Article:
Attitudes around marijuana have changed fast in America—too fast for the laws to keep up. Though consumers bought $6.7 billion worth of legal marijuana in 2016, in more than 90 percent of America, a legitimate marijuana marketplace is still just a nice idea.
Not that that’s keeping Americans from getting stoned. At all. Far from it.
More than 10 percent of Americans admit to using marijuana at least once a year, according to the most recent data from the National Survey on Drug Use and Health, including in states where mere possession is a misdemeanor crime. And many of the 22.3 million Americans who use marijuana at least once a month live in states where the only place for adults to buy any is on the black market.
That’s a powerful habit, one the nation’s three stoniest states—Colorado, Alaska and Vermont—can’t deny.
In these three places, between 20 and 24 percent of people aged 12 and over used cannabis at least once a year in 2014-2015, according to survey data observed by the Washington Post.
And only one of them—Colorado, still the national leader in retail cannabis, with sales on pace to exceed $1 billion in that state alone, according to recent figures—had legitimate recreational cannabis sales in those years. Alaska’s recreational cannabis stores opened their doors just this fall and in Vermont, the only legal weed comes from one of the state’s four medical marijuana dispensaries.
Also breaking the 20 percent mark is Washington, D.C., where there’s enough weed lying around for local advocates to roll 4,200 joints to hand out at Donald Trump’s inauguration on Jan. 20.
That’s more than double the national average, the Post reported, and there are plenty more states that are close to that mark. Predictably, most of them are on the West Coast or in New England, the two areas of the country that routinely report to consume the most marijuana, the Post noted. (As it happens, New Englanders also tend to drink a lot. Not much else to do in the winter.)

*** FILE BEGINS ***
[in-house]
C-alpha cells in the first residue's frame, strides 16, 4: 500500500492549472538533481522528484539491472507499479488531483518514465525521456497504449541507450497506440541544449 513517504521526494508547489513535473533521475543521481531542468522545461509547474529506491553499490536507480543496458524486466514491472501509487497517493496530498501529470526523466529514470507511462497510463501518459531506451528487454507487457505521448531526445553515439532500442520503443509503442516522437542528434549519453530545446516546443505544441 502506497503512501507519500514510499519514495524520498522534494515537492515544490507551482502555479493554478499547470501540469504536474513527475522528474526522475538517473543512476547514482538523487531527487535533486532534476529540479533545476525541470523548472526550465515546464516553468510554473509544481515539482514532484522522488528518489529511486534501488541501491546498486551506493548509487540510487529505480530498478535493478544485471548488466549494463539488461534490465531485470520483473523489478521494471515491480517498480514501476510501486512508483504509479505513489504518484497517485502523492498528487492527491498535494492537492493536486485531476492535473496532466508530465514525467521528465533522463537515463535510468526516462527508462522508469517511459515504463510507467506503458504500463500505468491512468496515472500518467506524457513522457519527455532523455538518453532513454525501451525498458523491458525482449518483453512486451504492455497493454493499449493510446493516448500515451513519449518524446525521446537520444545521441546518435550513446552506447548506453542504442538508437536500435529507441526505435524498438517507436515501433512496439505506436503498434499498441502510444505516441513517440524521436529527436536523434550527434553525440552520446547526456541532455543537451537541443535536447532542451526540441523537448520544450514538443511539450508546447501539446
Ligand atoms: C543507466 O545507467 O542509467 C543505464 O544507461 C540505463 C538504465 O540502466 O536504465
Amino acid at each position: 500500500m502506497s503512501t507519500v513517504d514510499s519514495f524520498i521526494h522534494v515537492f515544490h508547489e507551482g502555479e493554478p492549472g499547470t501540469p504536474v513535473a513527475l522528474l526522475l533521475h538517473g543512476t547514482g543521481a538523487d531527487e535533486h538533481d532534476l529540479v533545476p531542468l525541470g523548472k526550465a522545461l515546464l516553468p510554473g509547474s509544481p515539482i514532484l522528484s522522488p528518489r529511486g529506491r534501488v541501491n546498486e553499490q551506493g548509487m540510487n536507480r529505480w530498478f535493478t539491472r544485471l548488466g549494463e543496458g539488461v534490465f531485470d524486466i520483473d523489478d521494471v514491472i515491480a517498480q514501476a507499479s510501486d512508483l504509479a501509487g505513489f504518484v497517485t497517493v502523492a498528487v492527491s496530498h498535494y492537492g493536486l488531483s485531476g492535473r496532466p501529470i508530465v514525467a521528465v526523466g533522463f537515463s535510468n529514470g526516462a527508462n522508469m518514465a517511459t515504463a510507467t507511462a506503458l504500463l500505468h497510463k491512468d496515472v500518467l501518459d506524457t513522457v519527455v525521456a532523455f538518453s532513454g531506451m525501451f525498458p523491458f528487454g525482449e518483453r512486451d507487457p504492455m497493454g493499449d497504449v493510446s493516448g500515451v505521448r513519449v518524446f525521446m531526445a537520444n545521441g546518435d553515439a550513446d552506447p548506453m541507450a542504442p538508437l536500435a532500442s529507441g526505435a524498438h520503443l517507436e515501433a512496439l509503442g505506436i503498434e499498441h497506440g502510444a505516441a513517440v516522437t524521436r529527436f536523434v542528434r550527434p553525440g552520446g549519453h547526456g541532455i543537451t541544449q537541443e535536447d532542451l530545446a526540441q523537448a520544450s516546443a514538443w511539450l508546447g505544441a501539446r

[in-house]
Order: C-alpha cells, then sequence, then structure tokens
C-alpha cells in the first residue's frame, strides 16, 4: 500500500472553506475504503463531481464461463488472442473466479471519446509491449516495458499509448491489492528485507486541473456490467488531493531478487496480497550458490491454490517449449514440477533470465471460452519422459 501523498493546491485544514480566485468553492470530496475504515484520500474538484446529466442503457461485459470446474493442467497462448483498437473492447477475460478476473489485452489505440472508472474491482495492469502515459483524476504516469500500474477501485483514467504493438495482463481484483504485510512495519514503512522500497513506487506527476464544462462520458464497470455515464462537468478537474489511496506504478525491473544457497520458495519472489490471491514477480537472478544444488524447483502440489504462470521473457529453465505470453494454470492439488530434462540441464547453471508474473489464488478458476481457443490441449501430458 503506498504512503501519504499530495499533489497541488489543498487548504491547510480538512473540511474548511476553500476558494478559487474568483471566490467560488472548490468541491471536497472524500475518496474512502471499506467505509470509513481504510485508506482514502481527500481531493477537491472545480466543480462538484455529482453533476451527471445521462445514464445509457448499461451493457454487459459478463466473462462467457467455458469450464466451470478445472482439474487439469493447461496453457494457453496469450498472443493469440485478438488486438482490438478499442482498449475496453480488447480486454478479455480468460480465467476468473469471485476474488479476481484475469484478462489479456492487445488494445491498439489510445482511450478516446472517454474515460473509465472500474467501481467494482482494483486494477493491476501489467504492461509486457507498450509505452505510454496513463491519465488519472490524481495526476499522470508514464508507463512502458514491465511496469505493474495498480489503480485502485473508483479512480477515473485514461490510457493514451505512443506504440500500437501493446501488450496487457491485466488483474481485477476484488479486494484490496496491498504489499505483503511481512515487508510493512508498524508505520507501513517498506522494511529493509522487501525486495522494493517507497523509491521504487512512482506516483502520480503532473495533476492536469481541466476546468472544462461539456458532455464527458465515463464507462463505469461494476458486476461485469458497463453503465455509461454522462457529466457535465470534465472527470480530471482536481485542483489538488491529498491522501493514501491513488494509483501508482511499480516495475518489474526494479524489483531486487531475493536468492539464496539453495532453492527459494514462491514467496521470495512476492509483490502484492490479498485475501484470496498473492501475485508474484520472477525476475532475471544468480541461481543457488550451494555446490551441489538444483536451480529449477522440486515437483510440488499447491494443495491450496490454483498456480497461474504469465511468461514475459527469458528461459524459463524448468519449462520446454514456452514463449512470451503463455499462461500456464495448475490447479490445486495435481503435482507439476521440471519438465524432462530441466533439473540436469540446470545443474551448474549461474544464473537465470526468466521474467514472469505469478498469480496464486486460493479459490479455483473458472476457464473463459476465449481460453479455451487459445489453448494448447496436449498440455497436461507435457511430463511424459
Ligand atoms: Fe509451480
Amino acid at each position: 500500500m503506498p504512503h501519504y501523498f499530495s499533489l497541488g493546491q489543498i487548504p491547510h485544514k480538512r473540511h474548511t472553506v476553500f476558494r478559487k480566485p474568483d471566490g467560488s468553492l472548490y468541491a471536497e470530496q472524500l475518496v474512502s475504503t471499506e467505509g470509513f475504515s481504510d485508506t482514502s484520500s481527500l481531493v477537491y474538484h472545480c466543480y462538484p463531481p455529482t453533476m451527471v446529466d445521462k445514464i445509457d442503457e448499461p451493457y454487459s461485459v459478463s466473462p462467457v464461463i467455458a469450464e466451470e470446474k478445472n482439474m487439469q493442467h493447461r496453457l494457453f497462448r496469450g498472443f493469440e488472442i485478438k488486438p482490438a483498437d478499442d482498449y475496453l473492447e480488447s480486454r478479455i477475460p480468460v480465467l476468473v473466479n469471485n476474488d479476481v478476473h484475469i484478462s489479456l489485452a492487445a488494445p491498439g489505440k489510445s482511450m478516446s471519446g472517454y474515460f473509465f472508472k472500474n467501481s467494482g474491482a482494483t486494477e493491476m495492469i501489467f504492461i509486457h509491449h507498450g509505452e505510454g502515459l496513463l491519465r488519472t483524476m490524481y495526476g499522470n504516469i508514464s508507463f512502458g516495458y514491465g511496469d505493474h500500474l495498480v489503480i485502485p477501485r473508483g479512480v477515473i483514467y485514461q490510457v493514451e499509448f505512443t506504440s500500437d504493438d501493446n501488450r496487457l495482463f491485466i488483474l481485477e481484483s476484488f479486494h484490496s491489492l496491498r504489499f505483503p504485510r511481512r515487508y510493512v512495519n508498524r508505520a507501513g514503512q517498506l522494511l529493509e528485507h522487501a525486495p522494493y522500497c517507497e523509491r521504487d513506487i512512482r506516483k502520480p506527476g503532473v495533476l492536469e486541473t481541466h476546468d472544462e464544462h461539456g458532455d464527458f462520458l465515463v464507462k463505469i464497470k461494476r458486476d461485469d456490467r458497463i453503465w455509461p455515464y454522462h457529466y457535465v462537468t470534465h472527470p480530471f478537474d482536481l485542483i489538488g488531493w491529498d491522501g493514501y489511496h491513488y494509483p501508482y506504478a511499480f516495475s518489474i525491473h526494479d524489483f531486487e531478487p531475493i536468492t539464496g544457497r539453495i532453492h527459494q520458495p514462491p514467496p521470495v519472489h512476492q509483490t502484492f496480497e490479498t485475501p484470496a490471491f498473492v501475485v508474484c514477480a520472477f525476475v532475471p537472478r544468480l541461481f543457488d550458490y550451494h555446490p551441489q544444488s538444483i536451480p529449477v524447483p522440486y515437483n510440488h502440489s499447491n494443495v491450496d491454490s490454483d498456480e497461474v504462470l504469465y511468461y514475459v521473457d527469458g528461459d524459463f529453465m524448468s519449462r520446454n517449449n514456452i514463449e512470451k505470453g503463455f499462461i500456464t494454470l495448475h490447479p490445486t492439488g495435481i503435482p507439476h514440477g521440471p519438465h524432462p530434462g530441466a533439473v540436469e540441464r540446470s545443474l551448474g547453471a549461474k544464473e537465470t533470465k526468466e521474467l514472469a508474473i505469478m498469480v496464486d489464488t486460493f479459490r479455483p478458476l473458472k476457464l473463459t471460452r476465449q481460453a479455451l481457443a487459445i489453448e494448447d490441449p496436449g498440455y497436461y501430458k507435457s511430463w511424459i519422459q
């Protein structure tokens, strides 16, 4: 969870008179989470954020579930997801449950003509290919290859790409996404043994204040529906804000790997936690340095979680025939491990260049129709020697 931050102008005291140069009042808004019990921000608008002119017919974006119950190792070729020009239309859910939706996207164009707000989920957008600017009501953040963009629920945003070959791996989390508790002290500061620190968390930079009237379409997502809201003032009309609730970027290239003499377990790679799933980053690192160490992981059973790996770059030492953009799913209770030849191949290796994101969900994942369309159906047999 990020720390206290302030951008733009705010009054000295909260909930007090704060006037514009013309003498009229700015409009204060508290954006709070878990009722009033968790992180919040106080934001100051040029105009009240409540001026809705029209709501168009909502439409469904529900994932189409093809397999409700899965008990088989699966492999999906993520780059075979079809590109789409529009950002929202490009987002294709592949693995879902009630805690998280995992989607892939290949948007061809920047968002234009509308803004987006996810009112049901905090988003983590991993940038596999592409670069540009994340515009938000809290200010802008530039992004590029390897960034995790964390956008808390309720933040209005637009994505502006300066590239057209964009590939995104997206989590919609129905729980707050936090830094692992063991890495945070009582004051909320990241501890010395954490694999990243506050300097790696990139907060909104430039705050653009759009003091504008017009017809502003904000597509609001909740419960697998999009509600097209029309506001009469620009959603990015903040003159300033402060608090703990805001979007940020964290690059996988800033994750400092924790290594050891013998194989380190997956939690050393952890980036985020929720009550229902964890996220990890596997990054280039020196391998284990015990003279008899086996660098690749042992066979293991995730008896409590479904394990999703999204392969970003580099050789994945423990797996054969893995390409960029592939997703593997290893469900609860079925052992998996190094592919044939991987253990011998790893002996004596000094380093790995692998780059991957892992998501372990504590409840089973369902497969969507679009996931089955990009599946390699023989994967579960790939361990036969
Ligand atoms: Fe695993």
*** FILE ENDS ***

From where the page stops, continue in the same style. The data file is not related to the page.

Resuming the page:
Remember, this all happened in 2014-2015, before polls showing 60 percent support for legalization became routine. And also note that the survey data is self-reported, meaning it depends on people being honest about their drug habits—meaning it’s at the mercy of people self-consciously lying. Once those attitudes change—and once people can take their newfound honesty down to the local cannabis store—look for the numbers to grow further.
That said, it doesn’t look like the West Coast and Northeast will lose their stoner crowns anytime soon. All of the four states that legalized in November are in one of the two places—which also rank consistently well on health and wellness indices, as well as household earnings. It’s almost as if marijuana is part of a healthy and successful lifestyle.
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